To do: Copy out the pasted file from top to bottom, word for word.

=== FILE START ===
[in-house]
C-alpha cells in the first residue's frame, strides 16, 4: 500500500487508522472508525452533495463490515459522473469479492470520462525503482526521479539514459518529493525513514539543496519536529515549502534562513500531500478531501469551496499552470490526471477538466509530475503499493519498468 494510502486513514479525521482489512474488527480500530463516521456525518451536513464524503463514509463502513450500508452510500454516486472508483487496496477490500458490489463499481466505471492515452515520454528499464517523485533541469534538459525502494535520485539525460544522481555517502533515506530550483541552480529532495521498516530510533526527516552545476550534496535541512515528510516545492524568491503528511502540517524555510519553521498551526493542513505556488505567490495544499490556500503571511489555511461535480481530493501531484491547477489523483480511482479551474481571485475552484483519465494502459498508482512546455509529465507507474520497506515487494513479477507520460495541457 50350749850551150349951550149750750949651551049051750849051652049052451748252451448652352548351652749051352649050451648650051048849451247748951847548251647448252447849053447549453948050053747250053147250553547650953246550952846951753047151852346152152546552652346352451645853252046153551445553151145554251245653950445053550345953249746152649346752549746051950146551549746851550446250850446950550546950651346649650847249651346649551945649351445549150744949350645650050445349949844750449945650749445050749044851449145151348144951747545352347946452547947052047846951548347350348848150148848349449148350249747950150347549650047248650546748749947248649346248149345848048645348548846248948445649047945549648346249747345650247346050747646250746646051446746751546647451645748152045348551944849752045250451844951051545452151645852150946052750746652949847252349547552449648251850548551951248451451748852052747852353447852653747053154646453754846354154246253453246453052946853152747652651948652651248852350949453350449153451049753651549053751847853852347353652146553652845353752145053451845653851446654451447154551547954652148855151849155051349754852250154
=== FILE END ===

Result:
[in-house]
C-alpha cells in the first residue's frame, strides 16, 4: 500500500487508522472508525452533495463490515459522473469479492470520462525503482526521479539514459518529493525513514539543496519536529515549502534562513500531500478531501469551496499552470490526471477538466509530475503499493519498468 494510502486513514479525521482489512474488527480500530463516521456525518451536513464524503463514509463502513450500508452510500454516486472508483487496496477490500458490489463499481466505471492515452515520454528499464517523485533541469534538459525502494535520485539525460544522481555517502533515506530550483541552480529532495521498516530510533526527516552545476550534496535541512515528510516545492524568491503528511502540517524555510519553521498551526493542513505556488505567490495544499490556500503571511489555511461535480481530493501531484491547477489523483480511482479551474481571485475552484483519465494502459498508482512546455509529465507507474520497506515487494513479477507520460495541457 50350749850551150349951550149750750949651551049051750849051652049052451748252451448652352548351652749051352649050451648650051048849451247748951847548251647448252447849053447549453948050053747250053147250553547650953246550952846951753047151852346152152546552652346352451645853252046153551445553151145554251245653950445053550345953249746152649346752549746051950146551549746851550446250850446950550546950651346649650847249651346649551945649351445549150744949350645650050445349949844750449945650749445050749044851449145151348144951747545352347946452547947052047846951548347350348848150148848349449148350249747950150347549650047248650546748749947248649346248149345848048645348548846248948445649047945549648346249747345650247346050747646250746646051446746751546647451645748152045348551944849752045250451844951051545452151645852150946052750746652949847252349547552449648251850548551951248451451748852052747852353447852653747053154646453754846354154246253453246453052946853152747652651948652651248852350949453350449153451049753651549053751847853852347353652146553652845353752145053451845653851446654451447154551547954652148855151849155051349754852250154